Galatasaray SmallAnd so I buy my Besiktas shirt – opting for their all black away shirt. It aint pretty, but, it speaks of a place. It’s a shirt that suggests something of a crossover between sporting and political culture. At least it makes a lie of the argument that ‘sport and politics shouldn’t be mixed’. The Besiktas shirt is one of many that in one way another is also suggestive of a rough set of beliefs and values. And thus, their supporters often wear them as markers of identity: not only to indicate their team, but, also to indicate their ideology. Their shirt quietly does their shouting for them. I’m talking with Cesar again and he indicates his disdain for Fenerbache: ah, their supporters are pale imitations of those of Besiktas. They copy whatever the Carsi do. Our conversation then turns to a point of mutual familiarity – the Australian soccer players to have played with Galatasaray – Harry Kewell and Lucas Neill. Kewell is remembered fondly, while Neill is remembered for being a mercenary. Despite his solid 2006 World Cup, Neill has fallen from affection with the generally forgiving fans of the Socceroos. We lament that a good defender has become known for his taste for cash rather than his goal stopping efforts.

Galata Bridge connects Eminonu with Karakoy and along this bridge is another network of communities of workers, fishermen and itinerant sellers. On the lower sections of the bridge are a string of fish restaurants, ranging from the simple to the luxurious: “Sembol Balik”, “Galata Balik” and others, all seeming similar and indistinguishable to the new and ignorant visitor who can largely only rely on the recommendations of guidebooks, or if lucky, a trusted friend or family member. But, otherwise, the passing tourist – temporary visitor with a limited investment? – is susceptible to the persuasions of the charismatic and assertive men who greet them and invite them just to take a look at the menu. The promoters of these restaurants affect their joking friendliness; the passing tourists attempt to politely reject their overtures, others are more forthright and show their annoyance. The promoters too speak their annoyance in Turkish as soon as the potential customer has departed one step further from their territory.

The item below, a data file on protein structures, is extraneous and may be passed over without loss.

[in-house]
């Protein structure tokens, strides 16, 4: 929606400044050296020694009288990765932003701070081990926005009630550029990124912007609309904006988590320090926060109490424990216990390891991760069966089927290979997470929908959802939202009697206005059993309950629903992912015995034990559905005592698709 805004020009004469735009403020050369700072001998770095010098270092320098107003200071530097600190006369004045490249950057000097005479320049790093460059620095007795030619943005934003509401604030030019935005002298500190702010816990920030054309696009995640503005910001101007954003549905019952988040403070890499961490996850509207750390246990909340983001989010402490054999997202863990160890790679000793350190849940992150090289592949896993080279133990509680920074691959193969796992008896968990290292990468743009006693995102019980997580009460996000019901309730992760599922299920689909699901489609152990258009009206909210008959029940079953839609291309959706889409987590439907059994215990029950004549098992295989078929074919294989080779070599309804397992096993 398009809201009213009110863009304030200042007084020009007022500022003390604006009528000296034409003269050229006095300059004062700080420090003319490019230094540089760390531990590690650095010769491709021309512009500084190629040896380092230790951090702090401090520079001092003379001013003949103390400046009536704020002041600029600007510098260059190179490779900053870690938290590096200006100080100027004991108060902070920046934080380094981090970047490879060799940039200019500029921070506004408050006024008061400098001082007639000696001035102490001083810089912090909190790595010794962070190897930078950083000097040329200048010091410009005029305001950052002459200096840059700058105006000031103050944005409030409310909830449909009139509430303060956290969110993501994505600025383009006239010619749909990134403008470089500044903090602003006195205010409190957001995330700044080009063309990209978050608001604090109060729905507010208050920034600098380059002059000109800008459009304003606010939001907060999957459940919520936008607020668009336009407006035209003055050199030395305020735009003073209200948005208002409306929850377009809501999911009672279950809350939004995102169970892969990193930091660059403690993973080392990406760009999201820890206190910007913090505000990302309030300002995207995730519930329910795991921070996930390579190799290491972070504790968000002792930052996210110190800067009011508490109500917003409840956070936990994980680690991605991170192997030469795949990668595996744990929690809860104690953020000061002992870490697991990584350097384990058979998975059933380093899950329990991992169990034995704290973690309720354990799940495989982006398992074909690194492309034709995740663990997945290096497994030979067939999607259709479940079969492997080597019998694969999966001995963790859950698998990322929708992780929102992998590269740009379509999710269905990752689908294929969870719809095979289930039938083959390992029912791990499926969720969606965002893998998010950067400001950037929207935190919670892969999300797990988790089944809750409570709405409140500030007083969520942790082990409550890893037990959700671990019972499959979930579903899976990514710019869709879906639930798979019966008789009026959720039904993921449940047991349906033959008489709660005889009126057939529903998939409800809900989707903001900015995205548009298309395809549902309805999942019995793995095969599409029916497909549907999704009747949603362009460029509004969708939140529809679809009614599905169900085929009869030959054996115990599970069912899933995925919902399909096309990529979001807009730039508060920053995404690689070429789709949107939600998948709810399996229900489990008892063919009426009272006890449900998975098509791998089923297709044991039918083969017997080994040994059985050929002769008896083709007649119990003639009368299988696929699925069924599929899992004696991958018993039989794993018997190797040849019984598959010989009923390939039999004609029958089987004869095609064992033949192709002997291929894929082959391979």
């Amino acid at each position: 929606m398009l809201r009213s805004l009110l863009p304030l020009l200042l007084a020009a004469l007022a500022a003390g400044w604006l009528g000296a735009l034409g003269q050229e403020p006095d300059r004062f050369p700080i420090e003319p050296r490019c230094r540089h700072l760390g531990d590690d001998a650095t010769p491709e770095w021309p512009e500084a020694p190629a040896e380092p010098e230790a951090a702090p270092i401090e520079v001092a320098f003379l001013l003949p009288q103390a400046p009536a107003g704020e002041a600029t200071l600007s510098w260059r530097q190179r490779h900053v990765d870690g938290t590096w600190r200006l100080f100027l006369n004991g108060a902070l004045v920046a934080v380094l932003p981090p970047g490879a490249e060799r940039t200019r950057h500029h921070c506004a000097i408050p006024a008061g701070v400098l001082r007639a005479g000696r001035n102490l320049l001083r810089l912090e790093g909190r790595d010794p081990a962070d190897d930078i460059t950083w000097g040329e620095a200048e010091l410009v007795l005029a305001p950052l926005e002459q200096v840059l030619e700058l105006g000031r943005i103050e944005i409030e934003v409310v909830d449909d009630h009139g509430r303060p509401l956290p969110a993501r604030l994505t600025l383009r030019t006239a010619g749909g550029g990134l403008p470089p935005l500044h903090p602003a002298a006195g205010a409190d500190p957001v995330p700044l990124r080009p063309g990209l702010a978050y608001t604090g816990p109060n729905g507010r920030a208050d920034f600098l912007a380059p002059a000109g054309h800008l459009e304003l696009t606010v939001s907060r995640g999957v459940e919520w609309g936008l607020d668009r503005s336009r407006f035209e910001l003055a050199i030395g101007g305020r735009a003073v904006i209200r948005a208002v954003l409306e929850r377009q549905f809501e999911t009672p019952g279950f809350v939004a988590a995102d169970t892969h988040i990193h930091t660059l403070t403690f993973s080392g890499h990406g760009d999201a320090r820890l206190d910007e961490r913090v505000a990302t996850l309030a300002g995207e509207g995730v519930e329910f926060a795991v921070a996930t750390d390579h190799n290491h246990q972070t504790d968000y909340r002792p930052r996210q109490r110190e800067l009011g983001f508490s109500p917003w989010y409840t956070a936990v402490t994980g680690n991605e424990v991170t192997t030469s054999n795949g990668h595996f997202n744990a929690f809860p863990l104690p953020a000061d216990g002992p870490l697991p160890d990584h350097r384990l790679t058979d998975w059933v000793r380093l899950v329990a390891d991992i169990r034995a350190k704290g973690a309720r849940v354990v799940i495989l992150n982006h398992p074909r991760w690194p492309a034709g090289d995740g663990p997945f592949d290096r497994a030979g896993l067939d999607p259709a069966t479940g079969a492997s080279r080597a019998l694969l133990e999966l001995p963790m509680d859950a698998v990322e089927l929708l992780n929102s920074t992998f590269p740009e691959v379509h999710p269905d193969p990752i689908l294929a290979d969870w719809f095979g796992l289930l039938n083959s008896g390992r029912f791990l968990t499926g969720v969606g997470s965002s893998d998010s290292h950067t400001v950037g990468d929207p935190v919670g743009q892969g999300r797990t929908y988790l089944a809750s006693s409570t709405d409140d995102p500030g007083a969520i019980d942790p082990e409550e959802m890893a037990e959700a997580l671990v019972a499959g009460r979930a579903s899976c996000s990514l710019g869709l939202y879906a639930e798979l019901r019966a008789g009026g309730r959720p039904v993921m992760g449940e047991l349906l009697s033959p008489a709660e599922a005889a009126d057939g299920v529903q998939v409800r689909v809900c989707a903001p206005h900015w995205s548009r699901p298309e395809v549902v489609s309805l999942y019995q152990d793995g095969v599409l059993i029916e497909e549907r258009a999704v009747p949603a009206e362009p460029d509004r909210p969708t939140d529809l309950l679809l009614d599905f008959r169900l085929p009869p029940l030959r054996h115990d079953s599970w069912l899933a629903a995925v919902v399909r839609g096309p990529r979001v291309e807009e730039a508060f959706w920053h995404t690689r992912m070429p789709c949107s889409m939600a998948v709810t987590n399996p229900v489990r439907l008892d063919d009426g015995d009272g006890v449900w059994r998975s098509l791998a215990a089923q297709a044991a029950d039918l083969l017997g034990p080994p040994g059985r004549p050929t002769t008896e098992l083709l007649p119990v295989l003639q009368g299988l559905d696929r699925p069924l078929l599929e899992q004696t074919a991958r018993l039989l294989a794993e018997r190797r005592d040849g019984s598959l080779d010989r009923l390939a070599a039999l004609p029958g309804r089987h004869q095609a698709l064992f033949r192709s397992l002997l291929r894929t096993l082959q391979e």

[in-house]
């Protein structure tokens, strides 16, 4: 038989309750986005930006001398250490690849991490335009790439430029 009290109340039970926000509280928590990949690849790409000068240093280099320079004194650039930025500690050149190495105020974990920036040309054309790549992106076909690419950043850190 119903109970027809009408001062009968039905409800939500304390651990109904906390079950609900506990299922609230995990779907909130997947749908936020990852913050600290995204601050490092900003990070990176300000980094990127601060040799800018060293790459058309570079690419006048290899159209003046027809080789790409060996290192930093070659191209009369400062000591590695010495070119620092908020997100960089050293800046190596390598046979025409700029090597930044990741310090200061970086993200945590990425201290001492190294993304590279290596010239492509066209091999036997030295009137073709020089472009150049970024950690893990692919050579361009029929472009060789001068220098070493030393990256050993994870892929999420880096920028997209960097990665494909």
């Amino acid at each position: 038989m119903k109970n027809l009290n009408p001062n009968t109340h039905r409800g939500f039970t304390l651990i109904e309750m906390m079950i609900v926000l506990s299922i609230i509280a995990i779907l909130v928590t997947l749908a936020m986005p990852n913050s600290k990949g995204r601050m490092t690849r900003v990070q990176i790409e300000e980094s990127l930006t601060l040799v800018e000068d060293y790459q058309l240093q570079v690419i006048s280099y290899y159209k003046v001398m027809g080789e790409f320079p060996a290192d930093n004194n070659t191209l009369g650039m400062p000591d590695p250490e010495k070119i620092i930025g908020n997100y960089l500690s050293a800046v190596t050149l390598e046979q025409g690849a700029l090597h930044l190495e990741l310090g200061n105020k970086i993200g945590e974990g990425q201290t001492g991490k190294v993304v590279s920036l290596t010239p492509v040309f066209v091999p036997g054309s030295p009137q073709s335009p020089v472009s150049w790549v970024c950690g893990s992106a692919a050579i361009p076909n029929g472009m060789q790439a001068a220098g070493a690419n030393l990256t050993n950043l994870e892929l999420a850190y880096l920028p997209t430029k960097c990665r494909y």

Fenerbache’s fate as champions of 2010-2011 is yet to be decided by FIFA and UEFA. No matter: champions to some cheats to others. “My team, my club, my identity: loyal I remain.” Corruption is a part of football just as politics is just as the ball is round. The protest that took place on the commercial and historical Istiklal Caddesi against the ticket purchasing procedures were disbanded in a heavy handed manner: protesters hid in the doorways. The tensions between fans and police are some of the few tensions within a context in which protests are becoming louder, bolder. The leftists along Istiklal are strident leading up to May Day and have already had one of their protests quashed for having encroached upon Taksim Square. Football is one means of getting to know the city and also offers an insight into the range of cultural, social, political conflicts currently unfolding. Football slowly opens up one of the many trajectories of Istanbul; a city made up of stories, swaying allegiances and thwarted or realised dreams, as much as it is of monuments, mosques, cathedrals and the remains of a Roman, Byzantanian past.